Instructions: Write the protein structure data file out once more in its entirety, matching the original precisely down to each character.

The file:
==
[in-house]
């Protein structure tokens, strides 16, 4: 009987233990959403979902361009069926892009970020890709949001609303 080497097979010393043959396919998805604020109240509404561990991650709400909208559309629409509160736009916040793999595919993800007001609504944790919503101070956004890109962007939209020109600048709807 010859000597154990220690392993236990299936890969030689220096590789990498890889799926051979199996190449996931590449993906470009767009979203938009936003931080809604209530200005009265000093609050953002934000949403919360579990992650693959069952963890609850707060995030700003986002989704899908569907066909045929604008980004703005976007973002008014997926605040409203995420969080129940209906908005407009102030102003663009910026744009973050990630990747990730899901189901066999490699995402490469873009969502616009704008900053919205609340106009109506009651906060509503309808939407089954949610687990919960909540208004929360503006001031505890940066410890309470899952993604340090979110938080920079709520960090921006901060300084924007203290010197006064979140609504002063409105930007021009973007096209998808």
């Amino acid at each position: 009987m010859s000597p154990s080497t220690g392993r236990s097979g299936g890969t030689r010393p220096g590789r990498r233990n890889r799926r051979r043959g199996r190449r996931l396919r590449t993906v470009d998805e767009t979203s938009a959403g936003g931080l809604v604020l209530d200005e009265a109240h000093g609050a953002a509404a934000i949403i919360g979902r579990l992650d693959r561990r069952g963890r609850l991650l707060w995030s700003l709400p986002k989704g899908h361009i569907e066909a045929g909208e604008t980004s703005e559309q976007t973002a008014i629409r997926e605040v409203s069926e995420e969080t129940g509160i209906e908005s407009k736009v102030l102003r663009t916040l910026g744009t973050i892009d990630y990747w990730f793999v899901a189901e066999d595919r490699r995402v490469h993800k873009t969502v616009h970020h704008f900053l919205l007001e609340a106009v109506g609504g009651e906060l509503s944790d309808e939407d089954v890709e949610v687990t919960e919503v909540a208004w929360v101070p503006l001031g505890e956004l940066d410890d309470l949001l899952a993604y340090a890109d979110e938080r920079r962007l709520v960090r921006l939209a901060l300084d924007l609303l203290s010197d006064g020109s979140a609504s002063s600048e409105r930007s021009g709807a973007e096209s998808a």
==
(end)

[in-house]
């Protein structure tokens, strides 16, 4: 009987233990959403979902361009069926892009970020890709949001609303 080497097979010393043959396919998805604020109240509404561990991650709400909208559309629409509160736009916040793999595919993800007001609504944790919503101070956004890109962007939209020109600048709807 010859000597154990220690392993236990299936890969030689220096590789990498890889799926051979199996190449996931590449993906470009767009979203938009936003931080809604209530200005009265000093609050953002934000949403919360579990992650693959069952963890609850707060995030700003986002989704899908569907066909045929604008980004703005976007973002008014997926605040409203995420969080129940209906908005407009102030102003663009910026744009973050990630990747990730899901189901066999490699995402490469873009969502616009704008900053919205609340106009109506009651906060509503309808939407089954949610687990919960909540208004929360503006001031505890940066410890309470899952993604340090979110938080920079709520960090921006901060300084924007203290010197006064979140609504002063409105930007021009973007096209998808």
């Amino acid at each position: 009987m010859s000597p154990s080497t220690g392993r236990s097979g299936g890969t030689r010393p220096g590789r990498r233990n890889r799926r051979r043959g199996r190449r996931l396919r590449t993906v470009d998805e767009t979203s938009a959403g936003g931080l809604v604020l209530d200005e009265a109240h000093g609050a953002a509404a934000i949403i919360g979902r579990l992650d693959r561990r069952g963890r609850l991650l707060w995030s700003l709400p986002k989704g899908h361009i569907e066909a045929g909208e604008t980004s703005e559309q976007t973002a008014i629409r997926e605040v409203s069926e995420e969080t129940g509160i209906e908005s407009k736009v102030l102003r663009t916040l910026g744009t973050i892009d990630y990747w990730f793999v899901a189901e066999d595919r490699r995402v490469h993800k873009t969502v616009h970020h704008f900053l919205l007001e609340a106009v109506g609504g009651e906060l509503s944790d309808e939407d089954v890709e949610v687990t919960e919503v909540a208004w929360v101070p503006l001031g505890e956004l940066d410890d309470l949001l899952a993604y340090a890109d979110e938080r920079r962007l709520v960090r921006l939209a901060l300084d924007l609303l203290s010197d006064g020109s979140a609504s002063s600048e409105r930007s021009g709807a973007e096209s998808a």